And, of course, the existence of a safe (if dull) home base is also a precondition for the multiplicity of alternative realities we’re provided for by the constant stream of new novels, films, games tackling the existential threat of boredom in a way anticipated by the 13th century Sufi philosopher Ibn Arabi, who according to Chittick (1989: 105) reasons in his Meccan Illuminations:
    ‘God’s perpetual self-disclosure to the creatures means that creation is renewed at each instant. Hence, no one with any understanding of the nature of the things can suffer boredom (malal) whether in this world or the next.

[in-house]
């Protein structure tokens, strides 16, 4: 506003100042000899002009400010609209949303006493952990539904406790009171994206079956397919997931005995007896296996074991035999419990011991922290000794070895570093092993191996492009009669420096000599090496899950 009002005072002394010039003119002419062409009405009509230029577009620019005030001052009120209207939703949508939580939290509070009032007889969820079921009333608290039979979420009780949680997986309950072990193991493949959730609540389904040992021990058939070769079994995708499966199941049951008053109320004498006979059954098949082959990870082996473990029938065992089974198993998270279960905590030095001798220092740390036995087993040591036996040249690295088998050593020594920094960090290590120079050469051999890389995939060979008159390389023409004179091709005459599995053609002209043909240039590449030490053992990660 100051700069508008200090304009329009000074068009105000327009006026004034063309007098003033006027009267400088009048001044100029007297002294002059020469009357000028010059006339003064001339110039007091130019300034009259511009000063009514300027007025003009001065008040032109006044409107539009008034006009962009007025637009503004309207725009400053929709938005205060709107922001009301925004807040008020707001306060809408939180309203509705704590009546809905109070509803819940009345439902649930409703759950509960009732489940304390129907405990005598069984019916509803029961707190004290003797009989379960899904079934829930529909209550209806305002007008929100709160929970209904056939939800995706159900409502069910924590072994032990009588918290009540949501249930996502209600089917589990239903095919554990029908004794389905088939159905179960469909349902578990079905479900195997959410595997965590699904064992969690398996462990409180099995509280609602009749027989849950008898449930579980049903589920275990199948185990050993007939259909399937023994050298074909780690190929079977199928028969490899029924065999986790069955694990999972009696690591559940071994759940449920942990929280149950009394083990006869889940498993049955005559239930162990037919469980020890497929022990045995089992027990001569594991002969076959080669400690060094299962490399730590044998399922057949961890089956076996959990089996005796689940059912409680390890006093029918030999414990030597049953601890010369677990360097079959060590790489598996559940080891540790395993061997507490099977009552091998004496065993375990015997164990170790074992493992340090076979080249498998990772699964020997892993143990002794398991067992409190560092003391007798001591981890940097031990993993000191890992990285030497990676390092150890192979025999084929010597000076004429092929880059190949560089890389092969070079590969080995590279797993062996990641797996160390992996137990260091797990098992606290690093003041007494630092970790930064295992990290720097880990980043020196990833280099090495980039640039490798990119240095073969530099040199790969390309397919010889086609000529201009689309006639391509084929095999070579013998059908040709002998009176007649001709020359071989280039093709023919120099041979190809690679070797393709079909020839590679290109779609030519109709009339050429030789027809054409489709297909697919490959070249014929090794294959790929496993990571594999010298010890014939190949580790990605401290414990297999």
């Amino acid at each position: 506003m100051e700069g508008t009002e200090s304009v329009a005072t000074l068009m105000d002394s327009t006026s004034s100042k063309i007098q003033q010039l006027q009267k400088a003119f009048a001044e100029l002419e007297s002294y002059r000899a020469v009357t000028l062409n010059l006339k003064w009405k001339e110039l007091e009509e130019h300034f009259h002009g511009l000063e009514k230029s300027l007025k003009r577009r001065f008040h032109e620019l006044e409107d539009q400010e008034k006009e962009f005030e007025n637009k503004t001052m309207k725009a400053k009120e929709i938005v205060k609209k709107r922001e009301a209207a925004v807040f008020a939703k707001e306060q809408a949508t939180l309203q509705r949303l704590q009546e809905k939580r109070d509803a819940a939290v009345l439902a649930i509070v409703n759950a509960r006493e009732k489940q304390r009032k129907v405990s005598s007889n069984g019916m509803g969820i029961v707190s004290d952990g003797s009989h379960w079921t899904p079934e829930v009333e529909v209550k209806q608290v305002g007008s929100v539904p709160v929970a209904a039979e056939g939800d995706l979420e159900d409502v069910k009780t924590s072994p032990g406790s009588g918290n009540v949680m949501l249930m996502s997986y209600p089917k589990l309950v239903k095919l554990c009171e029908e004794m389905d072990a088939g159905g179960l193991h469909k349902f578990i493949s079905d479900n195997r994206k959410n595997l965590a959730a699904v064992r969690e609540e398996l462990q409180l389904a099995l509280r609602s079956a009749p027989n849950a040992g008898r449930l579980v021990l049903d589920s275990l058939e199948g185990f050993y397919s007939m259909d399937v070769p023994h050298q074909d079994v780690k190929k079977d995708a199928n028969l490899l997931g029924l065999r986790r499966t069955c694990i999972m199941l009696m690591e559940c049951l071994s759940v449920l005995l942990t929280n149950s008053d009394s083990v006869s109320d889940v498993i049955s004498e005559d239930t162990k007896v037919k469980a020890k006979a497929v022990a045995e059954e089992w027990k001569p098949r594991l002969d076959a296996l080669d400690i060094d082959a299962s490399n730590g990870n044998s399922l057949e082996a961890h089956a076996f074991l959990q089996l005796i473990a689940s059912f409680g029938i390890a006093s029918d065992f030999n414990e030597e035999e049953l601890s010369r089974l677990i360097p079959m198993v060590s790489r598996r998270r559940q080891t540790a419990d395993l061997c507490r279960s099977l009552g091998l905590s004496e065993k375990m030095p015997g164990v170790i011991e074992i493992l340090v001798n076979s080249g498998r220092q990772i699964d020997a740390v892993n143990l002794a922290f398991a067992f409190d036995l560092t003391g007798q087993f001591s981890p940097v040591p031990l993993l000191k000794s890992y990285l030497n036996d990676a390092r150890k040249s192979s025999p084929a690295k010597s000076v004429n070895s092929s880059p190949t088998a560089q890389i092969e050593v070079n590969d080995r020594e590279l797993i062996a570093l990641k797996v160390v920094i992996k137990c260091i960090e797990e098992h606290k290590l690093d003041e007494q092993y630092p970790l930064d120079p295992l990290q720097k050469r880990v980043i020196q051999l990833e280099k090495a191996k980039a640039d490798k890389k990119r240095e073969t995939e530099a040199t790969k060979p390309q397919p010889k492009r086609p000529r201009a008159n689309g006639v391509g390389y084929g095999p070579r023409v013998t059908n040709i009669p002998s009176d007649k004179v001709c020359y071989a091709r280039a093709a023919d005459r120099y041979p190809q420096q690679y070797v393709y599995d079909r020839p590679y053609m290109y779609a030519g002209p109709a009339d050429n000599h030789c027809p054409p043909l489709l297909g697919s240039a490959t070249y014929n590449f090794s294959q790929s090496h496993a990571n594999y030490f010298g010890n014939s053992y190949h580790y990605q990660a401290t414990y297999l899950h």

G. K. Chesterton, Orthodoxy, New York: Doubleday 2001
    W. C. Chittick, The Sufi Path of Knowledge, New York: State University of New York Press 1989